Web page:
When In Doubt, Just Ask

Alisa BonsignoreIt never fails: my services are never more in demand than right before I leave town for a trip. Since I have a lot of travel planned for April, I shouldn’t have been surprised to be flooded with requests.

I’m not exaggerating. In four days I got requests to do seven major projects, all with the bulk of the work falling right in the middle of Travel Month.

By the time Request #7 arrived, I was in a bit of a panic. I really like this client and I wanted to do the project, but between the mid-month wedding and the end-of-month conference, how could I meet the April 29 due date, particularly when I had other projects to balance? I felt overwhelmed and considering the other projects on my plate, I just couldn’t see a way out.

I drafted the email response, declining the project. But I stopped myself just before I clicked send. What if there was another option?

I deleted the original email and composed a new one. I explained that I was booked with other projects for the first part of the month, but that if she had flexibility with her deadline, could we start the project on the 12th? That would give me a solid week to generate a first draft, a relaxing respite at the wedding while they did their review, and then three days for me to work on the second revision between my return from the wedding and my departure for the conference. Again, they could review in my absence, and I could finalize upon my return, just one week later than their initial target date. I held my breath and clicked send.

Much to my surprise and delight, she said yes. We now have a carefully structured schedule built around my needs, one that should allow me to not only travel, but also travel with a clear conscience.

As my mother always said, it never hurts to ask.

Has anyone else tried this? (And I can just imagine what the workload will be as I get ready for the Creative Freelancer Conference, June 23-24 in Chicago!)

4 thoughts on “When In Doubt, Just Ask

  1. Alisa Bonsignore

    I should post a follow-up saying that this has sparked a new trend for me: asking, negotiating and structuring. Of course, I always did this to some degree, but I’m starting to ask for bigger things, stuff that I would have previously convinced myself was outside the scope of reasonable requests. It’s worked out really well so far!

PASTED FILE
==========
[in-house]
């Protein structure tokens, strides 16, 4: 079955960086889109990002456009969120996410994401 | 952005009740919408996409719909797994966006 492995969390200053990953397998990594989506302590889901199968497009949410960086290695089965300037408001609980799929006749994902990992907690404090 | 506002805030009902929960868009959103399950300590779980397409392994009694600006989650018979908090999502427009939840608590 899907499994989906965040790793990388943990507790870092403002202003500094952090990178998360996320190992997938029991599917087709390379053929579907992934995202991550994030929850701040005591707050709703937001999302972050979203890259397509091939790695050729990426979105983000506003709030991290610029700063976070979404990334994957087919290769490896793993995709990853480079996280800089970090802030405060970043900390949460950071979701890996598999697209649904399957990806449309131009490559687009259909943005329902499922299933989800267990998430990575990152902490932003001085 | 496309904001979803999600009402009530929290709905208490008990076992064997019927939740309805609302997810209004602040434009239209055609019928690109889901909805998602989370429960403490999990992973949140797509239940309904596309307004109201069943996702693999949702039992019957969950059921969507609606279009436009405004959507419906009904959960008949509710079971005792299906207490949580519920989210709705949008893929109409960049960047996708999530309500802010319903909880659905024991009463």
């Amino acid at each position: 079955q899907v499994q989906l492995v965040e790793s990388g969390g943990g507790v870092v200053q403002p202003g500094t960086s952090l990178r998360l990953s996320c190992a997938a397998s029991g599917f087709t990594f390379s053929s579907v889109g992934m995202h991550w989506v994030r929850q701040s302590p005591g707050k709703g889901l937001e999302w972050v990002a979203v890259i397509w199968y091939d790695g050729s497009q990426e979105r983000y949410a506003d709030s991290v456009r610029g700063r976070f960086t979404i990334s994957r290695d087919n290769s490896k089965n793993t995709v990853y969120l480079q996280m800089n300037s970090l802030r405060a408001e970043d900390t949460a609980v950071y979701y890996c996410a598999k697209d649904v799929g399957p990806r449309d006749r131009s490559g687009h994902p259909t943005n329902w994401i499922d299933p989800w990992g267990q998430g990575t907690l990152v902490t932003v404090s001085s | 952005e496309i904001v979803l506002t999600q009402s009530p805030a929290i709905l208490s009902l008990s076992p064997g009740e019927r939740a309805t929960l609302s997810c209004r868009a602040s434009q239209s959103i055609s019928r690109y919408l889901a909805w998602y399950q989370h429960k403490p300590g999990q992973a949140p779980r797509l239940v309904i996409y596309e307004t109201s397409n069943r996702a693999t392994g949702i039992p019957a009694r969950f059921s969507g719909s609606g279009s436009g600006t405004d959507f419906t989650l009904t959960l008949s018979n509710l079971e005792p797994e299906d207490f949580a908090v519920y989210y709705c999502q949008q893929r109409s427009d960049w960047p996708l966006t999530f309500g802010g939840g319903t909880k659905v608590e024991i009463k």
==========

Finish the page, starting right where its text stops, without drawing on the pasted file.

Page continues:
2. Ilise Benun

    Me too, Alisa. I’ve been telling the story in my presentations recently about a situation where I asked for one small thing that was very valuable to me and I thought my negotiating partner wouldn’t want to give me. Don’t know where I got that idea, because they responded immediately offering me 3 times what I had asked for!

  3. lidia varesco design

    I had a similar situation happen a few times where I declined a project because I knew I couldn’t hit the deadline, only to hear back from the client that they were willing to extend the deadline. So I quickly learned that it doesn’t hurt to ask for more time if you are too busy and/or unsure you can complete a project within a client-specified time.

    I used to feel like I had to drop everything to accommodate my clients, but realized it’s not always possible — and clients (the good ones) usually understand this. It also helps to mention something like, “I want to assure I have enough time to do a great job on your project” so that the client realizes you have their end goals in mind — and are not just trying to stretch the deadline.

    Alisa, great news that you’re so busy… and happy travels!

  4. Yvette

    Having worked in high-stress corporate environments with very limited staff, I learned quickly to ask if a timeline needed to be extended. Often, the drive for a particular deadline is not set by some other outside influence, such as a conference. In those cases, most clients are willing to negotiate the timing.